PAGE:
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nt of Maine Volunteers, under the command of Colonel E. C. Mason, U. S. A., left Augusta, Me., for the seat of war. There are in the regiment about eight hundred men. They were hastily organized, and therefore have had but little drill. The organization was made at Augusta, where Company A first went into encampment five weeks ago; some of the other companies were in camp only four or five days. The men are nearly all lumbermen, raftsmen, and farmers, mostly from along the Kennebec and Penobscot rivers. The largest company (A) have ninety men, who, with the exception of a few blacksmiths, are all lumbermen. This company, and Company K, did not have a man rejected at the inspection, nor did one refuse to take the oath of enlistment. The other companies lost each from two to five men in going through these forms. The regiment have camp equipage complete. Their uniform is light blue pantaloons, dark blue blouses, and the dark blue U. S. regulation infantry caps. They are armed wi
respondence was found, sufficient to condemn her; one paper was a telegraphic despatch stating the blockade was open and the coast clear at Apalachicola. This was at the time she slipped out. The Connecticut took possession of her as a prize. The Fortification Bill passed the United States House of Representatives to-day, appropriating an aggregate of five millions nine hundred and sixty thousand dollars. Among the appropriations were one hundred thousand dollars for Fort Knox, on Penobscot River; one hundred thousand dollars for fort on Hog Island, Portland harbor; seventy-five thousand dollars for Fort Warren, and fifty thousand dollars for For Winthrop, Boston harbor; one hundred thou sand dollars for the fort in New Bedford harbor. The appropriation also included the following for the year 1862: fifty thousand dollars for Fort Knox; fifty thousand dollars for Hog Island Fort; fifty thousand dollars for Fort Winthrop and exterior batteries ; fifty thousand dollars for fort a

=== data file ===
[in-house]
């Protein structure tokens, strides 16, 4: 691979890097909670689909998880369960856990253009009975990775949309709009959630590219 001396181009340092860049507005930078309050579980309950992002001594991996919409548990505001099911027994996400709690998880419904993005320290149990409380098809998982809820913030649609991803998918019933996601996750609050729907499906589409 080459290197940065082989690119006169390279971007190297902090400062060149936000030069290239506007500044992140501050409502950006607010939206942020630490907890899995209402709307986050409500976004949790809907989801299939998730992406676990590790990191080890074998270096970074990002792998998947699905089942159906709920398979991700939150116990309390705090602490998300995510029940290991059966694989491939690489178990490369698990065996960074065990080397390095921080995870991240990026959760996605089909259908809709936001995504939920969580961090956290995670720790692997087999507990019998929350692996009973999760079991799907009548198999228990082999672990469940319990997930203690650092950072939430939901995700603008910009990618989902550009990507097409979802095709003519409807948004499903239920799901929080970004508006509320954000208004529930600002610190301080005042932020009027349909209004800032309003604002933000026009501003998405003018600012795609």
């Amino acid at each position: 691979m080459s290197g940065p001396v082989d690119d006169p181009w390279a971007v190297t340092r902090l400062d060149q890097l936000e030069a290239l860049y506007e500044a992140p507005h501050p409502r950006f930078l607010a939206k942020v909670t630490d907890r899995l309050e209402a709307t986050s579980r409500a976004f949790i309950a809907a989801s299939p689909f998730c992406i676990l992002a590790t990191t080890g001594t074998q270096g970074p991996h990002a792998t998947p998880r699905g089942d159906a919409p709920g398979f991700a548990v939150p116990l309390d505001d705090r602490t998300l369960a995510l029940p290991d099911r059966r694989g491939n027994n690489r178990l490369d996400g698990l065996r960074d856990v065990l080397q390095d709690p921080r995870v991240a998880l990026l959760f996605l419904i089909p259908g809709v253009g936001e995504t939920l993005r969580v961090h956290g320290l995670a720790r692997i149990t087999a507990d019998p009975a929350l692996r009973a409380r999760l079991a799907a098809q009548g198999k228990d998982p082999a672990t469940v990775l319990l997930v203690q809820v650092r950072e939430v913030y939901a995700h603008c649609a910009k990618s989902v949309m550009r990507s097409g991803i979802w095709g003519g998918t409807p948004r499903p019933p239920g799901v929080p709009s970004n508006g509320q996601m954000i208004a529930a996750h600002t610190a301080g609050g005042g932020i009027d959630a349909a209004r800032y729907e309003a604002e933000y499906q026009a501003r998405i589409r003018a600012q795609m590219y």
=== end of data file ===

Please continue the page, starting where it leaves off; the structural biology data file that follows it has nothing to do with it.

Admiral David D. Porter, The Naval History of the Civil War., Chapter 59: (search)